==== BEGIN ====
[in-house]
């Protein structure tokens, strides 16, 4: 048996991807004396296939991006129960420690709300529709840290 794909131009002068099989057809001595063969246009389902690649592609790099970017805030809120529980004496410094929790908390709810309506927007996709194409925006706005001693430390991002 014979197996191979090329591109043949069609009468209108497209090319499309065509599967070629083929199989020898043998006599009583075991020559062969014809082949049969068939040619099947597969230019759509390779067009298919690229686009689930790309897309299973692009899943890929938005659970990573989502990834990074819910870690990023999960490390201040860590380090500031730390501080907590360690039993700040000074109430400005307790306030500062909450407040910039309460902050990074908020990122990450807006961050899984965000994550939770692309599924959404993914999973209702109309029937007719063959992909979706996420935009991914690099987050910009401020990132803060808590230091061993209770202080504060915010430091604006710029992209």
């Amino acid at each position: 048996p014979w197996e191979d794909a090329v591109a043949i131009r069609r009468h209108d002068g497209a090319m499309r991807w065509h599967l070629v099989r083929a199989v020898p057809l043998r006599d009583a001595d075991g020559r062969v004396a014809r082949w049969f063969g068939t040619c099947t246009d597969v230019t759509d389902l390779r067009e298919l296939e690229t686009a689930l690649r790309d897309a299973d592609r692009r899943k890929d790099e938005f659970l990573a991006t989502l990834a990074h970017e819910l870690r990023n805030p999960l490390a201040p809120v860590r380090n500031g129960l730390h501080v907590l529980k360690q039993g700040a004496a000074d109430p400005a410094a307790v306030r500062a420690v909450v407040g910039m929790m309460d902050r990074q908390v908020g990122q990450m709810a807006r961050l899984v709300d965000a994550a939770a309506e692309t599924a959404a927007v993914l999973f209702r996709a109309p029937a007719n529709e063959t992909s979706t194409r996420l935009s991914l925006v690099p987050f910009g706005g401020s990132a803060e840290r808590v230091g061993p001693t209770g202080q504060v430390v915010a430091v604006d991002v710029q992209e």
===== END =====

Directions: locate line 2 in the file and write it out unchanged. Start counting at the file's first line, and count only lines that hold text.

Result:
């Protein structure tokens, strides 16, 4: 048996991807004396296939991006129960420690709300529709840290 794909131009002068099989057809001595063969246009389902690649592609790099970017805030809120529980004496410094929790908390709810309506927007996709194409925006706005001693430390991002 014979197996191979090329591109043949069609009468209108497209090319499309065509599967070629083929199989020898043998006599009583075991020559062969014809082949049969068939040619099947597969230019759509390779067009298919690229686009689930790309897309299973692009899943890929938005659970990573989502990834990074819910870690990023999960490390201040860590380090500031730390501080907590360690039993700040000074109430400005307790306030500062909450407040910039309460902050990074908020990122990450807006961050899984965000994550939770692309599924959404993914999973209702109309029937007719063959992909979706996420935009991914690099987050910009401020990132803060808590230091061993209770202080504060915010430091604006710029992209």